Friday, September 6, 2013

Health Care Reform For People With Disabilities

Starting January, under the Affordable Care Act ("ACA"), Medicaid will be expanded to cover almost all low-income Americans, even those under 65, and even those without children or disabilities.[1] The maximum income levels to qualify for Medicaid will vary depending on the year, the size of the family, and other factors, but for 2014, single people making under about $15,280 may qualify for Medicaid, and a family of three making under around $25,975 also may qualify.[2]

Another major change starting in 2014: Health insurers can no longer deny coverage to people due to their disabilities or other "pre-existing conditions." Thus, people with
disabilities will be able to buy health insurance, even if they make too much money or otherwise fail to qualify for SSI and Medicaid, and even if their employer doesn't provide health benefits. J. Owen, The Affordable Care Act and People with Disabilities (Forbes, 7/18/12)

The “trade-off” for eliminating pre-existing exclusions is that now everyone is required to have health insurance.[3] If your employer does not provide health insurance, you will have to buy a policy from your state's "insurance exchange," and there will be a penalty for not having insurance. For 2014, the penalty will be fairly small ($95 per adult and $47.50 per child), but the penalty will increase significantly in later years.[4] However, there are a number of cases where the penalty will not apply, including if the cost of the insurance is more than 8% of your income.

To make it easier to avoid penalties, the ACA will provide subsidies to help cover the cost of buying health insurance if you don’t qualify for Medicare or have an employer-provided health plan. For 2014, individuals making up to $46,000, and four-person families making up to $94,200 will be eligible for subsidies, and in some cases, the subsidy amounts will be substantial.[5]

New insurance plans start January 1, but you will be able to start enrolling on October 1 of this year, and you can preview the plans and coverage options at California's "insurance exchange," Covered California. The website also has a calculator that estimates your health insurance cost and subsidies. The first open enrollment will last until March 31, 2014, but you should start your planning and enrollment as soon as possible: it may be more costly, and more difficult, to buy health insurance outside of the open enrollment periods.[6]

There are a number of other changes under the ACA.[7] These changes apply to all health plans, whether provided through employment or bought on the exchanges, including: (i) ability to keep children on the parents' plans until age 26, (ii) required minimum benefits, (iii) preventive care without co-pays, (iv) no lifetime or annual limits on essential coverage, and (v) limits on "demographic rating" practices (insurers will not be allowed to charge higher premiums based on gender or health status, and will be limited in the additional amounts they can charge based on age). There are also limits on insurance companies’ rate-setting policies, which may help to lower insurance premiums.  Am. Public Health Association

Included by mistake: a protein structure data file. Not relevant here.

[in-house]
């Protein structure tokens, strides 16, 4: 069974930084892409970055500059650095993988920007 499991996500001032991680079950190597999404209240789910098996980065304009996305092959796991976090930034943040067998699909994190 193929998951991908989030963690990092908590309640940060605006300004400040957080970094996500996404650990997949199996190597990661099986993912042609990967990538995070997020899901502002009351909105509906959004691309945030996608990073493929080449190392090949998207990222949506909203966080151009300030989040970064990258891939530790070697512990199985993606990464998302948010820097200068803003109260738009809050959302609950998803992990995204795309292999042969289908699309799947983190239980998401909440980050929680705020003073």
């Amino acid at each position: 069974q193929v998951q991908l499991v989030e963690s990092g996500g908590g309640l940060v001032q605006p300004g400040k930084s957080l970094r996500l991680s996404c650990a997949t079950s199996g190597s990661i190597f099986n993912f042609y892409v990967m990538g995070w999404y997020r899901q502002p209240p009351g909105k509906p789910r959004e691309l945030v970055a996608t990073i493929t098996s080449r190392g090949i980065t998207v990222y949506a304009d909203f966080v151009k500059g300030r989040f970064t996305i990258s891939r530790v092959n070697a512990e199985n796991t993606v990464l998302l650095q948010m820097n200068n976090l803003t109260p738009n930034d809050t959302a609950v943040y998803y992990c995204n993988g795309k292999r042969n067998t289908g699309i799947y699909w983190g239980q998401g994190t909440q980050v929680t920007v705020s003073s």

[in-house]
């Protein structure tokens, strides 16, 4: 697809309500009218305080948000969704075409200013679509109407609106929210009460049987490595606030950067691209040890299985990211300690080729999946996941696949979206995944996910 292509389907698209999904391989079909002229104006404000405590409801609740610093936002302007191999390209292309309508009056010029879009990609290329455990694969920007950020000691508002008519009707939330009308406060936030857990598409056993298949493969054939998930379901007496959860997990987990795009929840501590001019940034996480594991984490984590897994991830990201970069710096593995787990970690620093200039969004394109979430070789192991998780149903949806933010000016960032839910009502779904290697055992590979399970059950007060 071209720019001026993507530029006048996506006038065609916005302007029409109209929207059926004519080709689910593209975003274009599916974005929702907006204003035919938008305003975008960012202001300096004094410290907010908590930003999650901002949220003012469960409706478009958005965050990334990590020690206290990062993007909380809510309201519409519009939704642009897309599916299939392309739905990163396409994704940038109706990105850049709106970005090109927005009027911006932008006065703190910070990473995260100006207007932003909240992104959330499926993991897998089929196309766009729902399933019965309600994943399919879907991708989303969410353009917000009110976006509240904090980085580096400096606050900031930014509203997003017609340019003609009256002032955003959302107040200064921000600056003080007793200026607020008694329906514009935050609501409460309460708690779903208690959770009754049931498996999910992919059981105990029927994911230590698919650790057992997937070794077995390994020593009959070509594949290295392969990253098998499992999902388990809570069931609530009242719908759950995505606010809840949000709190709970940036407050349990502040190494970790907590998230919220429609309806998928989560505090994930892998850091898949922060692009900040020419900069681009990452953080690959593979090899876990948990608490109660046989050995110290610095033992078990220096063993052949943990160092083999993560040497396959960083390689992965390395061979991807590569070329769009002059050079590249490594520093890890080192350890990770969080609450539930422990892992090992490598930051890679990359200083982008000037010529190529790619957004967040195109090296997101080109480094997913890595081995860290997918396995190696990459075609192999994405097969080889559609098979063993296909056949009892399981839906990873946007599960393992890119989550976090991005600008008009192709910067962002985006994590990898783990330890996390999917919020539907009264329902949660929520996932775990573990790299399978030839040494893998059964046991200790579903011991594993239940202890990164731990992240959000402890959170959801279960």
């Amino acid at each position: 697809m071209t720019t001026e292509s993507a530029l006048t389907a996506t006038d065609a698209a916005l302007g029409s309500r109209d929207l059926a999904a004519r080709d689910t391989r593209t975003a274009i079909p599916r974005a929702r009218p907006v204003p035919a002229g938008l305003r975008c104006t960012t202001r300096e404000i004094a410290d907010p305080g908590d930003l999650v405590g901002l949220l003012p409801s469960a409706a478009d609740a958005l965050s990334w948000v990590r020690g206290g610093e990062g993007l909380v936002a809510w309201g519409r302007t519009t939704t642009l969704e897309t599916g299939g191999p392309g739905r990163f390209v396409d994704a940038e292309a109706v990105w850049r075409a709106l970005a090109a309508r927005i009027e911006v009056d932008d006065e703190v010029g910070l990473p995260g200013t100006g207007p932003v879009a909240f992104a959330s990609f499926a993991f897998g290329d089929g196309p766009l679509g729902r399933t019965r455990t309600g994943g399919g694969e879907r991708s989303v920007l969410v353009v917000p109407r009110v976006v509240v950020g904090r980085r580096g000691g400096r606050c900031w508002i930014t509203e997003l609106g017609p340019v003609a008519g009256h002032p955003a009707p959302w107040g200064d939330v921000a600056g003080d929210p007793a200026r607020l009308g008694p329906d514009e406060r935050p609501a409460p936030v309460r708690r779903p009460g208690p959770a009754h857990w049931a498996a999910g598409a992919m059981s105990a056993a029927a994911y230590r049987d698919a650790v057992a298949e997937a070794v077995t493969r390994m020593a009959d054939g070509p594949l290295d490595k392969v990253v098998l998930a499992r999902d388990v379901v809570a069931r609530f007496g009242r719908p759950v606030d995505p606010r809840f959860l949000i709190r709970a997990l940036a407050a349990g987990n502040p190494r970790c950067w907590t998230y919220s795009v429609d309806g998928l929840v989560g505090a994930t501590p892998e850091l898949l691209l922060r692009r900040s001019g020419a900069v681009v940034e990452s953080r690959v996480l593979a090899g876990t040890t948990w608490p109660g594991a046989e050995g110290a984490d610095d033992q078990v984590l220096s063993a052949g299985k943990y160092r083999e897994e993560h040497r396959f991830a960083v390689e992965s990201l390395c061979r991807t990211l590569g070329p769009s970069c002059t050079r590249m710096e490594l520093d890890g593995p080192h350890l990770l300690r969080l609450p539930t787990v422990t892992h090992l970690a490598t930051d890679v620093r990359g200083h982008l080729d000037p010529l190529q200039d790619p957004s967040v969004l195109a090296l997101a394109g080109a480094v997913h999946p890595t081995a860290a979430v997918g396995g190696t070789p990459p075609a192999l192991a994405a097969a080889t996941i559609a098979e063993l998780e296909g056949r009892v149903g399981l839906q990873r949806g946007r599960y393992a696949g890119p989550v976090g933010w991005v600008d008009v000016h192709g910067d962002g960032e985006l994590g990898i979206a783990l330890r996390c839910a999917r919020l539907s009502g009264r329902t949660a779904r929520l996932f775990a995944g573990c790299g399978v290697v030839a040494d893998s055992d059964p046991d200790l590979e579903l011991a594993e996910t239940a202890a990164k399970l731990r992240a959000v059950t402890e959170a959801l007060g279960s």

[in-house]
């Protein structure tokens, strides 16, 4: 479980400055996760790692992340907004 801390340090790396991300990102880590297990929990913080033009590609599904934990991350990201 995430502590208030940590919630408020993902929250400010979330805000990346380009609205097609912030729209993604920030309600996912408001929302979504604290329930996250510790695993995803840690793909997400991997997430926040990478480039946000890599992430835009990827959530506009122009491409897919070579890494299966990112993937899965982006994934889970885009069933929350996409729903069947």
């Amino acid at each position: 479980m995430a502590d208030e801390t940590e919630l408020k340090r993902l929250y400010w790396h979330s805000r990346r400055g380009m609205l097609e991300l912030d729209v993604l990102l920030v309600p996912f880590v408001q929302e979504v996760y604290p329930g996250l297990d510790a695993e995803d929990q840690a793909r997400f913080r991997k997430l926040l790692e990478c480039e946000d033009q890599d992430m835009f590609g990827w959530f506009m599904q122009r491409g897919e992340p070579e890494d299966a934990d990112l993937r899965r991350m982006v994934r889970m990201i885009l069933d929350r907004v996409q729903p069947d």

For more specific information on what the new laws mean to you and your family, and to get help enrolling and filling out forms (including even to get live, in-person help!), this website will direct you to phone numbers, websites, and health centers local to your neighborhood. (California only.)

Press Your Browser's [BACK] Button to Shorten the Article

This article is written for California residents. Your state’s benefits and programs may differ. Consult your local health agency for more details. Last update 9/6/13.
[1]  Currently, Medicaid is only available to people with disabilities and some low-income children and parents. Also, the new Medicaid eligibility only applies in states, such as California, that have chosen to allow this benefit. Am. Public Health Association.
[2]  The exact language is 133% of the federal poverty level ("FPL"). The $15,282 and $25,975 amounts are based on 2013 numbers, which may change for 2014, but should be good for an estimate. Families USA (citing data from the U.S. Department of Health and Human Services).
[3]  When everyone is insured, the pool is large enough to spread the risk of covering people with pre-existing conditions. If there were no requirement for healthy people to buy insurance, but insurance companies were required to sell policies to sick people, then healthy people could just wait until they get sick to buy insurance.
[4]  U.S.News & World Report (There are also maximum limits on penalties, based on family income.)
[5]  California HealthLine.
[6]  Get Ready For Open Enrollment (Market Wired, 8/21/13). Also, later enrollment periods will be shorter than this first, six-month period.
[7] Or later, as in the case of some provisions which are being delayed to allow more time to implement.

No comments :

Post a Comment